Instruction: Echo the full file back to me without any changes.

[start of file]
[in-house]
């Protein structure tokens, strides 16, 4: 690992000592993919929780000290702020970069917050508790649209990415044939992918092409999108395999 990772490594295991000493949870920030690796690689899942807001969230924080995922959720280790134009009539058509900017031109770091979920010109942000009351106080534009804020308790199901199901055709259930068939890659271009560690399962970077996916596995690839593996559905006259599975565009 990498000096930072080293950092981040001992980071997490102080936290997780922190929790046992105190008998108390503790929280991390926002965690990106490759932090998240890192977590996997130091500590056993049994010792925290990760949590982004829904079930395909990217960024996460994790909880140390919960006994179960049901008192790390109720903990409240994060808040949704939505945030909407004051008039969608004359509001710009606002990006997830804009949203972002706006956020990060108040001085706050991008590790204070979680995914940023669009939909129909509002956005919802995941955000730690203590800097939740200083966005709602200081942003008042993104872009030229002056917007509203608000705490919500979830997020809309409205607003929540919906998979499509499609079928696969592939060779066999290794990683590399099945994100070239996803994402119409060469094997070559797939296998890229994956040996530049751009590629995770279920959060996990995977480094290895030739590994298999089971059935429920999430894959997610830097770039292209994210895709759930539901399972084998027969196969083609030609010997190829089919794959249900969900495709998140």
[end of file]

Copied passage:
[in-house]
């Protein structure tokens, strides 16, 4: 690992000592993919929780000290702020970069917050508790649209990415044939992918092409999108395999 990772490594295991000493949870920030690796690689899942807001969230924080995922959720280790134009009539058509900017031109770091979920010109942000009351106080534009804020308790199901199901055709259930068939890659271009560690399962970077996916596995690839593996559905006259599975565009 990498000096930072080293950092981040001992980071997490102080936290997780922190929790046992105190008998108390503790929280991390926002965690990106490759932090998240890192977590996997130091500590056993049994010792925290990760949590982004829904079930395909990217960024996460994790909880140390919960006994179960049901008192790390109720903990409240994060808040949704939505945030909407004051008039969608004359509001710009606002990006997830804009949203972002706006956020990060108040001085706050991008590790204070979680995914940023669009939909129909509002956005919802995941955000730690203590800097939740200083966005709602200081942003008042993104872009030229002056917007509203608000705490919500979830997020809309409205607003929540919906998979499509499609079928696969592939060779066999290794990683590399099945994100070239996803994402119409060469094997070559797939296998890229994956040996530049751009590629995770279920959060996990995977480094290895030739590994298999089971059935429920999430894959997610830097770039292209994210895709759930539901399972084998027969196969083609030609010997190829089919794959249900969900495709998140």